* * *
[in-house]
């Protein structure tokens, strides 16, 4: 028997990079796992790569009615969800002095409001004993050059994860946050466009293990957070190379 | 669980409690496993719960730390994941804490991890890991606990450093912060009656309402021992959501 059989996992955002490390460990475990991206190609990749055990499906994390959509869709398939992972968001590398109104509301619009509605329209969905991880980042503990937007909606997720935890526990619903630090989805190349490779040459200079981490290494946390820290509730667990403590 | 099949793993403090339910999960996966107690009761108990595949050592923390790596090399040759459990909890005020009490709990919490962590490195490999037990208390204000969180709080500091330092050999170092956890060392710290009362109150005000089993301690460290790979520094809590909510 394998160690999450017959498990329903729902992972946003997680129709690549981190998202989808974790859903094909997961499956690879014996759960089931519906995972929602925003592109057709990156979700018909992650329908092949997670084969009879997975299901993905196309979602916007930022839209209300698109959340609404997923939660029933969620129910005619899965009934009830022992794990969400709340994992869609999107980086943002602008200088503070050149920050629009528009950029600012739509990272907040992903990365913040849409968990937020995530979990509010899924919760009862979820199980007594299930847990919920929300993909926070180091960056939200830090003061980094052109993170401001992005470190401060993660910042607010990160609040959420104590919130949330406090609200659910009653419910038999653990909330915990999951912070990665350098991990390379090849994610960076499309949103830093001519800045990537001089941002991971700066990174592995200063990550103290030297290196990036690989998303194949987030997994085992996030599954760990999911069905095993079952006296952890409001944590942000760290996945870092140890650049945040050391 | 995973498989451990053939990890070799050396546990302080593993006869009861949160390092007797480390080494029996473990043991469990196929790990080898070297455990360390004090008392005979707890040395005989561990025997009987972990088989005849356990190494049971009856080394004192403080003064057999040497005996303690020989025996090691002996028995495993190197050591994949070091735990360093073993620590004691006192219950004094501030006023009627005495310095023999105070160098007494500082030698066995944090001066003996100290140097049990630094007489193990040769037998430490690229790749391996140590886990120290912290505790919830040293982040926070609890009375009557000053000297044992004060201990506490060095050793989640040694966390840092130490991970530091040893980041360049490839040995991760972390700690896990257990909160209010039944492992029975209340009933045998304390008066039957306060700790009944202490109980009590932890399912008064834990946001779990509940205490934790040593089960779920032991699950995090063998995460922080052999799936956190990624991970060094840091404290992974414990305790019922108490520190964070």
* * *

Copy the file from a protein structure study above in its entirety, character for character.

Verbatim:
[in-house]
């Protein structure tokens, strides 16, 4: 028997990079796992790569009615969800002095409001004993050059994860946050466009293990957070190379 | 669980409690496993719960730390994941804490991890890991606990450093912060009656309402021992959501 059989996992955002490390460990475990991206190609990749055990499906994390959509869709398939992972968001590398109104509301619009509605329209969905991880980042503990937007909606997720935890526990619903630090989805190349490779040459200079981490290494946390820290509730667990403590 | 099949793993403090339910999960996966107690009761108990595949050592923390790596090399040759459990909890005020009490709990919490962590490195490999037990208390204000969180709080500091330092050999170092956890060392710290009362109150005000089993301690460290790979520094809590909510 394998160690999450017959498990329903729902992972946003997680129709690549981190998202989808974790859903094909997961499956690879014996759960089931519906995972929602925003592109057709990156979700018909992650329908092949997670084969009879997975299901993905196309979602916007930022839209209300698109959340609404997923939660029933969620129910005619899965009934009830022992794990969400709340994992869609999107980086943002602008200088503070050149920050629009528009950029600012739509990272907040992903990365913040849409968990937020995530979990509010899924919760009862979820199980007594299930847990919920929300993909926070180091960056939200830090003061980094052109993170401001992005470190401060993660910042607010990160609040959420104590919130949330406090609200659910009653419910038999653990909330915990999951912070990665350098991990390379090849994610960076499309949103830093001519800045990537001089941002991971700066990174592995200063990550103290030297290196990036690989998303194949987030997994085992996030599954760990999911069905095993079952006296952890409001944590942000760290996945870092140890650049945040050391 | 995973498989451990053939990890070799050396546990302080593993006869009861949160390092007797480390080494029996473990043991469990196929790990080898070297455990360390004090008392005979707890040395005989561990025997009987972990088989005849356990190494049971009856080394004192403080003064057999040497005996303690020989025996090691002996028995495993190197050591994949070091735990360093073993620590004691006192219950004094501030006023009627005495310095023999105070160098007494500082030698066995944090001066003996100290140097049990630094007489193990040769037998430490690229790749391996140590886990120290912290505790919830040293982040926070609890009375009557000053000297044992004060201990506490060095050793989640040694966390840092130490991970530091040893980041360049490839040995991760972390700690896990257990909160209010039944492992029975209340009933045998304390008066039957306060700790009944202490109980009590932890399912008064834990946001779990509940205490934790040593089960779920032991699950995090063998995460922080052999799936956190990624991970060094840091404290992974414990305790019922108490520190964070």